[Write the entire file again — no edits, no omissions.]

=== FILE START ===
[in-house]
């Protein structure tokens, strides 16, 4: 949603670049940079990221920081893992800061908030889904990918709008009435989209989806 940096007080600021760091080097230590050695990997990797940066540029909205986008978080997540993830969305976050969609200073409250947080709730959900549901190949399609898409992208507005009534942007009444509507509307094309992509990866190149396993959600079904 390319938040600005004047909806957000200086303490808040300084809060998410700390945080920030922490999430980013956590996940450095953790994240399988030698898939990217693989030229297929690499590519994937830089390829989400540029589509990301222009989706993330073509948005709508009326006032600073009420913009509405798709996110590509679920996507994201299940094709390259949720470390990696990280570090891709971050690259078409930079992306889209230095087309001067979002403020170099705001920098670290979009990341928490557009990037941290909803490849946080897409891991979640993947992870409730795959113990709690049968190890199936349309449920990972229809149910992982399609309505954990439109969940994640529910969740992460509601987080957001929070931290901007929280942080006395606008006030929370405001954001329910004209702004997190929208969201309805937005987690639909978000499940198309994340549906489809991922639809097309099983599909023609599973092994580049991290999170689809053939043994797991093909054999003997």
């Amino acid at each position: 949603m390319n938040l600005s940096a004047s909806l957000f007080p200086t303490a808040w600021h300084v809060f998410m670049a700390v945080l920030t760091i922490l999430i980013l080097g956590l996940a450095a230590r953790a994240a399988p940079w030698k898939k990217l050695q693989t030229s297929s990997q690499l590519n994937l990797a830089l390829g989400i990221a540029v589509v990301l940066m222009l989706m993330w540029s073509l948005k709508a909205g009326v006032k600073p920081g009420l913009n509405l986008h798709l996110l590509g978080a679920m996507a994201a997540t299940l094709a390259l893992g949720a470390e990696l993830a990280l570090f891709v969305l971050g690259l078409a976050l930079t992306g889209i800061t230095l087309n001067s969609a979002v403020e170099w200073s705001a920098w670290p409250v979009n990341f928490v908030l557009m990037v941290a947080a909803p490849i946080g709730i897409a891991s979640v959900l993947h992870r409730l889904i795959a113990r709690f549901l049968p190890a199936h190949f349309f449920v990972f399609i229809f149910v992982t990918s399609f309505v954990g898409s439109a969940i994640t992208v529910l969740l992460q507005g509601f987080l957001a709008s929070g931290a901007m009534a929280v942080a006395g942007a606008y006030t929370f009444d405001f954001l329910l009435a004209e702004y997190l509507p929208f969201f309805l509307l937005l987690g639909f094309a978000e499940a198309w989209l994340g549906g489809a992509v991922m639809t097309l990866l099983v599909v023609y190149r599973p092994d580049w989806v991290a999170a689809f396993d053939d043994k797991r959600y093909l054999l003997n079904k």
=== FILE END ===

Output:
[in-house]
């Protein structure tokens, strides 16, 4: 949603670049940079990221920081893992800061908030889904990918709008009435989209989806 940096007080600021760091080097230590050695990997990797940066540029909205986008978080997540993830969305976050969609200073409250947080709730959900549901190949399609898409992208507005009534942007009444509507509307094309992509990866190149396993959600079904 390319938040600005004047909806957000200086303490808040300084809060998410700390945080920030922490999430980013956590996940450095953790994240399988030698898939990217693989030229297929690499590519994937830089390829989400540029589509990301222009989706993330073509948005709508009326006032600073009420913009509405798709996110590509679920996507994201299940094709390259949720470390990696990280570090891709971050690259078409930079992306889209230095087309001067979002403020170099705001920098670290979009990341928490557009990037941290909803490849946080897409891991979640993947992870409730795959113990709690049968190890199936349309449920990972229809149910992982399609309505954990439109969940994640529910969740992460509601987080957001929070931290901007929280942080006395606008006030929370405001954001329910004209702004997190929208969201309805937005987690639909978000499940198309994340549906489809991922639809097309099983599909023609599973092994580049991290999170689809053939043994797991093909054999003997």
């Amino acid at each position: 949603m390319n938040l600005s940096a004047s909806l957000f007080p200086t303490a808040w600021h300084v809060f998410m670049a700390v945080l920030t760091i922490l999430i980013l080097g956590l996940a450095a230590r953790a994240a399988p940079w030698k898939k990217l050695q693989t030229s297929s990997q690499l590519n994937l990797a830089l390829g989400i990221a540029v589509v990301l940066m222009l989706m993330w540029s073509l948005k709508a909205g009326v006032k600073p920081g009420l913009n509405l986008h798709l996110l590509g978080a679920m996507a994201a997540t299940l094709a390259l893992g949720a470390e990696l993830a990280l570090f891709v969305l971050g690259l078409a976050l930079t992306g889209i800061t230095l087309n001067s969609a979002v403020e170099w200073s705001a920098w670290p409250v979009n990341f928490v908030l557009m990037v941290a947080a909803p490849i946080g709730i897409a891991s979640v959900l993947h992870r409730l889904i795959a113990r709690f549901l049968p190890a199936h190949f349309f449920v990972f399609i229809f149910v992982t990918s399609f309505v954990g898409s439109a969940i994640t992208v529910l969740l992460q507005g509601f987080l957001a709008s929070g931290a901007m009534a929280v942080a006395g942007a606008y006030t929370f009444d405001f954001l329910l009435a004209e702004y997190l509507p929208f969201f309805l509307l937005l987690g639909f094309a978000e499940a198309w989209l994340g549906g489809a992509v991922m639809t097309l990866l099983v599909v023609y190149r599973p092994d580049w989806v991290a999170a689809f396993d053939d043994k797991r959600y093909l054999l003997n079904k």